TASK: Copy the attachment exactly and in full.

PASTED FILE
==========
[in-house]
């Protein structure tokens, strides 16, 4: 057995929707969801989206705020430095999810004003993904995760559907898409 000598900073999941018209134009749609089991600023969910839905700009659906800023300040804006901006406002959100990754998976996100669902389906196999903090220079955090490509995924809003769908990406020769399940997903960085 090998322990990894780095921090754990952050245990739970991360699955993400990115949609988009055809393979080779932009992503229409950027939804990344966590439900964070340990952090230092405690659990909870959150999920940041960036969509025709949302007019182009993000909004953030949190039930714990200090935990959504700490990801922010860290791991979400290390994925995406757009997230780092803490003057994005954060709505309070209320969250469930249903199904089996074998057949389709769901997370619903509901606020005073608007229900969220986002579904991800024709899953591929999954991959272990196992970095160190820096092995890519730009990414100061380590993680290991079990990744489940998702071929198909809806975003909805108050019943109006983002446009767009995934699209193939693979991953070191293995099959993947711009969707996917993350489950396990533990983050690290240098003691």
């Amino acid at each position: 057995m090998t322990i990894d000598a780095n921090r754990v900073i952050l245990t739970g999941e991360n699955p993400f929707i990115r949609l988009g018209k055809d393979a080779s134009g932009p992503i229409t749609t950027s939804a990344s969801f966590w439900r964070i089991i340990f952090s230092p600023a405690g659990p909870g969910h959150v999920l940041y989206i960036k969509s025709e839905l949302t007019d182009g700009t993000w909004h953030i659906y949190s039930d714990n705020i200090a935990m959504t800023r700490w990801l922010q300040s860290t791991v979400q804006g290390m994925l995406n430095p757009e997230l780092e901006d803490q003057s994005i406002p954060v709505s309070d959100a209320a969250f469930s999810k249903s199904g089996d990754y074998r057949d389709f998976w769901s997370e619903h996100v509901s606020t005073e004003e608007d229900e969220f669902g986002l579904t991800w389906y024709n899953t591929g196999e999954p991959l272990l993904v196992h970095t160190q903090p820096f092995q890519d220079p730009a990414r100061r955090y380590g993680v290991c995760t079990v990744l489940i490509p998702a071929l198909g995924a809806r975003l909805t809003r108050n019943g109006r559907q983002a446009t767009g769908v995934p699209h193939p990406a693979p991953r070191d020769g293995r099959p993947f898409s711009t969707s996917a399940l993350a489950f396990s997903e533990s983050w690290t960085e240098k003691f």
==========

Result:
[in-house]
């Protein structure tokens, strides 16, 4: 057995929707969801989206705020430095999810004003993904995760559907898409 000598900073999941018209134009749609089991600023969910839905700009659906800023300040804006901006406002959100990754998976996100669902389906196999903090220079955090490509995924809003769908990406020769399940997903960085 090998322990990894780095921090754990952050245990739970991360699955993400990115949609988009055809393979080779932009992503229409950027939804990344966590439900964070340990952090230092405690659990909870959150999920940041960036969509025709949302007019182009993000909004953030949190039930714990200090935990959504700490990801922010860290791991979400290390994925995406757009997230780092803490003057994005954060709505309070209320969250469930249903199904089996074998057949389709769901997370619903509901606020005073608007229900969220986002579904991800024709899953591929999954991959272990196992970095160190820096092995890519730009990414100061380590993680290991079990990744489940998702071929198909809806975003909805108050019943109006983002446009767009995934699209193939693979991953070191293995099959993947711009969707996917993350489950396990533990983050690290240098003691």
């Amino acid at each position: 057995m090998t322990i990894d000598a780095n921090r754990v900073i952050l245990t739970g999941e991360n699955p993400f929707i990115r949609l988009g018209k055809d393979a080779s134009g932009p992503i229409t749609t950027s939804a990344s969801f966590w439900r964070i089991i340990f952090s230092p600023a405690g659990p909870g969910h959150v999920l940041y989206i960036k969509s025709e839905l949302t007019d182009g700009t993000w909004h953030i659906y949190s039930d714990n705020i200090a935990m959504t800023r700490w990801l922010q300040s860290t791991v979400q804006g290390m994925l995406n430095p757009e997230l780092e901006d803490q003057s994005i406002p954060v709505s309070d959100a209320a969250f469930s999810k249903s199904g089996d990754y074998r057949d389709f998976w769901s997370e619903h996100v509901s606020t005073e004003e608007d229900e969220f669902g986002l579904t991800w389906y024709n899953t591929g196999e999954p991959l272990l993904v196992h970095t160190q903090p820096f092995q890519d220079p730009a990414r100061r955090y380590g993680v290991c995760t079990v990744l489940i490509p998702a071929l198909g995924a809806r975003l909805t809003r108050n019943g109006r559907q983002a446009t767009g769908v995934p699209h193939p990406a693979p991953r070191d020769g293995r099959p993947f898409s711009t969707s996917a399940l993350a489950f396990s997903e533990s983050w690290t960085e240098k003691f």